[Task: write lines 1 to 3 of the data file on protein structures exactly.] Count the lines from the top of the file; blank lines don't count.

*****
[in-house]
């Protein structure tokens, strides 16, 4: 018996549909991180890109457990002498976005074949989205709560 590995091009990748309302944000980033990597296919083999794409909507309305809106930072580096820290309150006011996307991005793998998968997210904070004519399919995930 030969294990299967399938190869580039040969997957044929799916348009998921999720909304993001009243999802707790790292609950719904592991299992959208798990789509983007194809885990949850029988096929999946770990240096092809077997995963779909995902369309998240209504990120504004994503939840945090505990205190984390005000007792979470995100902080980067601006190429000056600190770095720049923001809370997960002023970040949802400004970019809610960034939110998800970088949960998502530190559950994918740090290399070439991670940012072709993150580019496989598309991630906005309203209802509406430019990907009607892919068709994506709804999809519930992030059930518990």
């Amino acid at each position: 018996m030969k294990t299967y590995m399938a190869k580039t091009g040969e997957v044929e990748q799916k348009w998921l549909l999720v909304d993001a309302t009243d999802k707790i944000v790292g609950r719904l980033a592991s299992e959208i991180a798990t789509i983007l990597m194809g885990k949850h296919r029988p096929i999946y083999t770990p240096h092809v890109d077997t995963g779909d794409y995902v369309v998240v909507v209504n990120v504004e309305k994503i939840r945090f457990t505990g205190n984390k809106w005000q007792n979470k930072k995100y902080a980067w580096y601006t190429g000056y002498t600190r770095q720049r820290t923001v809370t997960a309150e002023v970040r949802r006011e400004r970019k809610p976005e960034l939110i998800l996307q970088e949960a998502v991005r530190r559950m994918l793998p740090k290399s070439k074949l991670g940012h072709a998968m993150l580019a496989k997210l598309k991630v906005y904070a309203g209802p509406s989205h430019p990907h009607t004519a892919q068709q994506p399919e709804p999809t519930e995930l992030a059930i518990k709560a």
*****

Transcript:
[in-house]
């Protein structure tokens, strides 16, 4: 018996549909991180890109457990002498976005074949989205709560 590995091009990748309302944000980033990597296919083999794409909507309305809106930072580096820290309150006011996307991005793998998968997210904070004519399919995930 030969294990299967399938190869580039040969997957044929799916348009998921999720909304993001009243999802707790790292609950719904592991299992959208798990789509983007194809885990949850029988096929999946770990240096092809077997995963779909995902369309998240209504990120504004994503939840945090505990205190984390005000007792979470995100902080980067601006190429000056600190770095720049923001809370997960002023970040949802400004970019809610960034939110998800970088949960998502530190559950994918740090290399070439991670940012072709993150580019496989598309991630906005309203209802509406430019990907009607892919068709994506709804999809519930992030059930518990």
């Amino acid at each position: 018996m030969k294990t299967y590995m399938a190869k580039t091009g040969e997957v044929e990748q799916k348009w998921l549909l999720v909304d993001a309302t009243d999802k707790i944000v790292g609950r719904l980033a592991s299992e959208i991180a798990t789509i983007l990597m194809g885990k949850h296919r029988p096929i999946y083999t770990p240096h092809v890109d077997t995963g779909d794409y995902v369309v998240v909507v209504n990120v504004e309305k994503i939840r945090f457990t505990g205190n984390k809106w005000q007792n979470k930072k995100y902080a980067w580096y601006t190429g000056y002498t600190r770095q720049r820290t923001v809370t997960a309150e002023v970040r949802r006011e400004r970019k809610p976005e960034l939110i998800l996307q970088e949960a998502v991005r530190r559950m994918l793998p740090k290399s070439k074949l991670g940012h072709a998968m993150l580019a496989k997210l598309k991630v906005y904070a309203g209802p509406s989205h430019p990907h009607t004519a892919q068709q994506p399919e709804p999809t519930e995930l992030a059930i518990k709560a």